Let’s face it, the idea of squishing into a tiny cardboard box, or napping in a round glass bowl hardly sounds like an ideal place to snooze!  Concepts that typically cause humans to break out in a cold sweat seem to be appealing to these crazy creatures. Find out why claustrophobia doesn’t seem to be a fear factor for felines!

Cats are much more flexible and agile than humans, and are able to twist, stretch, contort and collapse into the strangest of positions. It is because of this unique skill that felines are able to shift their positions mid-air and land on their feet. Cat owners have been amused for centuries by the shapes and positions they find their felines in.

They like to hide in bowls

In boxes

In bags

In outdoor hideaways

Basically anywhere they can!

Possible Reasons for the Small-space-snuggling

To retain body heat:  Though cats are equipped with fur coats, their body temperatures tend to drop while they are napping. Cuddling down into a small cardboard box allows the heat to stay trapped and close to the cat’s body so she can siesta without the discomfort of a chilly breeze.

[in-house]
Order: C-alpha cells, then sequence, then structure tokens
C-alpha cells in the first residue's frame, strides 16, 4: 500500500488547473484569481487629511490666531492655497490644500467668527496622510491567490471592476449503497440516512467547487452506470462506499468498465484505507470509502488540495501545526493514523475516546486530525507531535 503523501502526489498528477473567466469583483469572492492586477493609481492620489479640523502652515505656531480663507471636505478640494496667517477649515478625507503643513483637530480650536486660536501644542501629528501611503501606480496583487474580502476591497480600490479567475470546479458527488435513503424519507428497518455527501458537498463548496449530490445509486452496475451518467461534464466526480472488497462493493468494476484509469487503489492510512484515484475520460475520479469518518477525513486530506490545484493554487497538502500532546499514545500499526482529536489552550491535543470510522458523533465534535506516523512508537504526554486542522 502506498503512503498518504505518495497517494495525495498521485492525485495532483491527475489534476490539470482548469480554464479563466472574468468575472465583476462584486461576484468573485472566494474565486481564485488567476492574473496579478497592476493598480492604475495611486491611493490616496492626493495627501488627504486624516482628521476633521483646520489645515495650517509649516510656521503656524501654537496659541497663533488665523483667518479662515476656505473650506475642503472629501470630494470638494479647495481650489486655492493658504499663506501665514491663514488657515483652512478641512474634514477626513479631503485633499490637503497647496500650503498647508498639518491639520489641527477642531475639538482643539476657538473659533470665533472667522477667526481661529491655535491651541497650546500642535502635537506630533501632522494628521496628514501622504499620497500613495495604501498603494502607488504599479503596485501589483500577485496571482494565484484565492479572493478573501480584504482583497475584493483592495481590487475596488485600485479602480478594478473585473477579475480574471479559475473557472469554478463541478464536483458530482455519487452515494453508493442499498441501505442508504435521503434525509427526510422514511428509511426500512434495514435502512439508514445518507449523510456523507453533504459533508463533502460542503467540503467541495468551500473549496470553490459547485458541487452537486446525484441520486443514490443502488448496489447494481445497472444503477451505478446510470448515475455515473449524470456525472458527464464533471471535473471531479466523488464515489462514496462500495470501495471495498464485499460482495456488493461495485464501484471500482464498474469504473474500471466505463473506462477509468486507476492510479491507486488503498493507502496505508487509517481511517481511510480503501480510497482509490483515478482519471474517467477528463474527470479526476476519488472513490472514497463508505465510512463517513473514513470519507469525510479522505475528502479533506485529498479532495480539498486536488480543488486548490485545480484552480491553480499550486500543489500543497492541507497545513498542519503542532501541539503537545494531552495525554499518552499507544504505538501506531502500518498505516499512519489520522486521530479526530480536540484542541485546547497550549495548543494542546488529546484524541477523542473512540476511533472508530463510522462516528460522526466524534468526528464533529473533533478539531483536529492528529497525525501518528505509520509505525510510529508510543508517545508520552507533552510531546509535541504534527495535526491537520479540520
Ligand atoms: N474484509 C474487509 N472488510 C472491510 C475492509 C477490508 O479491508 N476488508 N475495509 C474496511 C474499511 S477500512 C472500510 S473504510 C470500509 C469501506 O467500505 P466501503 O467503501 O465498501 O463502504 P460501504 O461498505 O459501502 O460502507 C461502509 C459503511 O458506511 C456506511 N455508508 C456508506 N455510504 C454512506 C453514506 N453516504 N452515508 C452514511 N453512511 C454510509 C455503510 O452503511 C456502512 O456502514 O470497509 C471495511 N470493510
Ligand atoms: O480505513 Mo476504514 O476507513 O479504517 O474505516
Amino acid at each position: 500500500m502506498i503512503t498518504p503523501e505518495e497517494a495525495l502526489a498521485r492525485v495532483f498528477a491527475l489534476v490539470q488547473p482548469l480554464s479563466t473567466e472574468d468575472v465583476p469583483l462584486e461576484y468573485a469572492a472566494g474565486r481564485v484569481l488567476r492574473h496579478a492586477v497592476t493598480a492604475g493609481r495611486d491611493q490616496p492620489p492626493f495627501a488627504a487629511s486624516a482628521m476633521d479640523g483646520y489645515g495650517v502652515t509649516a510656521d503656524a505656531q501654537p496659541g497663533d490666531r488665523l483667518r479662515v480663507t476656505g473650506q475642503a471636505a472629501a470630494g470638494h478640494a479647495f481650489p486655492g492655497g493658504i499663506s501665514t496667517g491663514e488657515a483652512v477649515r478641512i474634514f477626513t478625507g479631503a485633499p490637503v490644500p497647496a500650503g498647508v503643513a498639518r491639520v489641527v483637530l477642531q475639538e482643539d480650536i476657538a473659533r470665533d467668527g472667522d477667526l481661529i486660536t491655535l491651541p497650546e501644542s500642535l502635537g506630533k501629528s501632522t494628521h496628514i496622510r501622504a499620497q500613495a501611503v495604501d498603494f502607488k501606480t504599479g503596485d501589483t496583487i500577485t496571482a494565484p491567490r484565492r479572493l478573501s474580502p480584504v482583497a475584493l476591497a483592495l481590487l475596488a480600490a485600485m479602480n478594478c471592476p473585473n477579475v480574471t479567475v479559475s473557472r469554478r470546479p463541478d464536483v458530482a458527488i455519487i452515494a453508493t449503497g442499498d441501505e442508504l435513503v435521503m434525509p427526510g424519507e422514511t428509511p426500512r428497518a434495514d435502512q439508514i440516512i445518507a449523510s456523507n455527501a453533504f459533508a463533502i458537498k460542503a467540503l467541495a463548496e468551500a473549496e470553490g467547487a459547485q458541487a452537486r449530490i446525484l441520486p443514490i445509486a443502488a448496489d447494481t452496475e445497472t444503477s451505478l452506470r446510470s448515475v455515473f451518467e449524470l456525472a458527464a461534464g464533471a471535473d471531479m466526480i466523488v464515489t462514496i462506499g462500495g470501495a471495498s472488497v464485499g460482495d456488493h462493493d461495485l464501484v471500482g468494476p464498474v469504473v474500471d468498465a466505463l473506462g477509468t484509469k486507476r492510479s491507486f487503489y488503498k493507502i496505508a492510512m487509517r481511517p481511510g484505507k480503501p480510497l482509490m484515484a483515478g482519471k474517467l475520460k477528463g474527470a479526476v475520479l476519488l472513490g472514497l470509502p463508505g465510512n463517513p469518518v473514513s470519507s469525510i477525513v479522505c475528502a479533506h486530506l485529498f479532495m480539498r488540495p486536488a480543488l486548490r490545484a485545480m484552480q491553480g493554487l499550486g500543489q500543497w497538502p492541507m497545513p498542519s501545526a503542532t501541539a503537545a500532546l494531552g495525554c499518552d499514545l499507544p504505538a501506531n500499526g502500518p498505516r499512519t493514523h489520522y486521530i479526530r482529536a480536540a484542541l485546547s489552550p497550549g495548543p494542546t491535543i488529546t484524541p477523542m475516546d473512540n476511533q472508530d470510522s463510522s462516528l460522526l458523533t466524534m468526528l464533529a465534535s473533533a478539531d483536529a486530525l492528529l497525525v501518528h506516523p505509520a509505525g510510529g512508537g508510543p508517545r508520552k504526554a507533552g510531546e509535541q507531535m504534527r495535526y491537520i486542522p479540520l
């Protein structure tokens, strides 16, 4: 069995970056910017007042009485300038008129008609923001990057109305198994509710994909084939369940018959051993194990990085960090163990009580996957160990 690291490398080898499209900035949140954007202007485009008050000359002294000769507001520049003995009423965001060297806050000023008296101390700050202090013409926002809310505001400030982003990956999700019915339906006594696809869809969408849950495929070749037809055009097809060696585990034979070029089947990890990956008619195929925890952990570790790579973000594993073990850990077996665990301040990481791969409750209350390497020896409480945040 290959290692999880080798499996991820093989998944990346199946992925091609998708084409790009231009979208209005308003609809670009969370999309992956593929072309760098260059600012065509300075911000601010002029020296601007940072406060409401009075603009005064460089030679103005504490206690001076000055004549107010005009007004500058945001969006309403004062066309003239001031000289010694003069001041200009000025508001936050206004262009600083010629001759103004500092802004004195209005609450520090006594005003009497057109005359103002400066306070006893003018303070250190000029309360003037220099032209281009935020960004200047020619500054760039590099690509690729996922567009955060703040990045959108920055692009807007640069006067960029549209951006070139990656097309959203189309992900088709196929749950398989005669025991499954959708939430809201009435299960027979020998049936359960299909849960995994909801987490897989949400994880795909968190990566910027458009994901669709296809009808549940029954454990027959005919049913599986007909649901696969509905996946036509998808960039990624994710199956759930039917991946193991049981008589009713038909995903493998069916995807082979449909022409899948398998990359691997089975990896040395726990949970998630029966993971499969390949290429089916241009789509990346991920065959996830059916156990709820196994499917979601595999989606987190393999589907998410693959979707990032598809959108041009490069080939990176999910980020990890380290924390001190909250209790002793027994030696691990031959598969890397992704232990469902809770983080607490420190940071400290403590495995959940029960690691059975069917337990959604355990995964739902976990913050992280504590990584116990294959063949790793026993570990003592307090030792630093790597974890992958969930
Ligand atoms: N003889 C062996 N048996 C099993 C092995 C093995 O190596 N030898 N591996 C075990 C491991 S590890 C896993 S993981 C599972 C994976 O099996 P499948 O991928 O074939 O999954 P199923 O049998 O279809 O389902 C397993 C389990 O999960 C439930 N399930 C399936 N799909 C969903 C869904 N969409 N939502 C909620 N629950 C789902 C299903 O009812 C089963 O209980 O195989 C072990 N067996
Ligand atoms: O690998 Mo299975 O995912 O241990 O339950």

For comfort:  Curling up in a ball and being surrounded by all sides, might feel the same to a cat as being held in her owner’s arms! When human laps and arms are unavailable, being cradled by firm surroundings might offer a satisfying alternative to the comfort of being held!

Privacy:  Felines like having quiet places where they can escape surveillance and rest quietly or play with their toys uninterrupted.  While the privacy aspect may not be the reason your Persian likes to be stuffed into a clear fish bowl, it might be the very appeal that drew your Abyssinian to the bottom of that narrow hamper in the laundry room.

For sensory safety:  Cat whiskers are located on their faces, parts of their head, and on their paws; because of this, felines are constantly on the alert (have you ever noticed a cat’s ears rotating or twitching even while they sleep?).  By being surrounded on all sides, the cat feels a protective barrier around him, working as guard from any approaching threat.

The reality is, cats have been known to survive being trapped for weeks before discovery, and seem to take great comfort in fitting into tight nooks, small holes and narrow crannies. Though we may never be able to empathize with this inclination, it is certainly adorable to witness!